I would happily do this for all my online sites where I have financial risks involved.

  • http://gumption.typepad.com Joe McCarthy

    Self-reports are notoriously error-prone, and I suspect that the discrepancy between intentions and actions regarding convenience and security is wider than in many other dimensions of human behavior, especially given how poor we generally are at accurately assessing specific risks.

    Although I’m sure you’ll get some interesting comments here, I think it would be more interesting to see whether Google – or anyone else offering additional security measures – reports adoption rates and/or rejection rates.

    And if anyone knows of any reports of adoption rates of enhanced security for other web services, please do share them.

  • http://www.patternbuilders.com Mary Ludloff

    Companies should work harder to create secure systems as they thoroughly understand the data security risks and how consumers interact with and use their applications, systems, etc. There are so many personal devices in play and now with mobile transactions on the rise, way too many opportunities for security breaches.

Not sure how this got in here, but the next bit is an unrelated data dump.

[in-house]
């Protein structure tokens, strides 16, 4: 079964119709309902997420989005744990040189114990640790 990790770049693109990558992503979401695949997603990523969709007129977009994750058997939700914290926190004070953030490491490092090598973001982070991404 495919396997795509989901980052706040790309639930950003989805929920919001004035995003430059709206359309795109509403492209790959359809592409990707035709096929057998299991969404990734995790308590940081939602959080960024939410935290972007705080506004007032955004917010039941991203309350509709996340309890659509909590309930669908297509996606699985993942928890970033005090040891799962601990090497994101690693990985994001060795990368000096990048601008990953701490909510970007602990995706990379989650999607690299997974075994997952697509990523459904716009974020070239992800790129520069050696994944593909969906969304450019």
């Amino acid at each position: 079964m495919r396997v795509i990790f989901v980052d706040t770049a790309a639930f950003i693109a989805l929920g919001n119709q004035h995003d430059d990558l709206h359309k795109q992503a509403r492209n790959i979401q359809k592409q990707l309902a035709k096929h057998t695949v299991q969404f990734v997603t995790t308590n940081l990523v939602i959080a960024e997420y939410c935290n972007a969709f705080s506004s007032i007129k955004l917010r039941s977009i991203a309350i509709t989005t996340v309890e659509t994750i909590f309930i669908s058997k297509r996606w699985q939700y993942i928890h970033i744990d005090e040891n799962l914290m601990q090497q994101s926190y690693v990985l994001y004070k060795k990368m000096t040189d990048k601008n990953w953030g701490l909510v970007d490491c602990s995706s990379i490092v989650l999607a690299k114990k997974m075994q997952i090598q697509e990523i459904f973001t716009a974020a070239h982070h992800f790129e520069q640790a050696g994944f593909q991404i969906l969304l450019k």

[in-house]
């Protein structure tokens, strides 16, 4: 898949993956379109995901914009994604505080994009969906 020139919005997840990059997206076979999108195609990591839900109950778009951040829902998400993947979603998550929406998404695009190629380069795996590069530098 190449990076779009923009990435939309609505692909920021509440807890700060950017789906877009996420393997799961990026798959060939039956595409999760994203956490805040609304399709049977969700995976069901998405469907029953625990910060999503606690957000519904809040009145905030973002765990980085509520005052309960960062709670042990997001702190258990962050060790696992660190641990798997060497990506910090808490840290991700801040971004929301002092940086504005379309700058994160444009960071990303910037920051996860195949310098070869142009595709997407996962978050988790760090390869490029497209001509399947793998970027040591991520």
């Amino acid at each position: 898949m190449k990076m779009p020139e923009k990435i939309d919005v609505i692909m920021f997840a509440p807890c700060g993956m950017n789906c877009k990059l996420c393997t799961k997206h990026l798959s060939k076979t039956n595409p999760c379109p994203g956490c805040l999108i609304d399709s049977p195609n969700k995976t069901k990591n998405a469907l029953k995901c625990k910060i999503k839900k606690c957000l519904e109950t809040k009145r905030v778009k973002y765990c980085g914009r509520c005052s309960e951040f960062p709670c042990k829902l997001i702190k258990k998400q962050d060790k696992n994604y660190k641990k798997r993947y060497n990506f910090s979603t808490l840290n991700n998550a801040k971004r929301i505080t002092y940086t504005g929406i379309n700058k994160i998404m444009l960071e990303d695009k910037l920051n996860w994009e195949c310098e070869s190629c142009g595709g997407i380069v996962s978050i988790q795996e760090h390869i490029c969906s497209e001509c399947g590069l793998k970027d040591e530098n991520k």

One way or another, when a security breach does occur the onus is always on the company to address it so why not treat security as a prerequisite during the development and testing phases? That being said, I have to say that although I consider myself pretty well informed about data security issues, when I first read about Google’s 2-step verification process my initial reaction was could you have made this any more difficult for people operating in the real world to use? Come on! The smart, talented engineers at Google fell down on this one.

  • Mac Slocum

    Speaking as someone who uses 2-step verification — and who takes security pretty seriously — there have been a number of times where I’ve come close to turning it off. I don’t because I know it’s a good thing to have in place, but oh my can it be a pain sometimes. My personal adaptation has been pretty severe, and I imagine many others would be far less inclined to use this sort of security.

  • http://andreisavu.ro/ Andrei Savu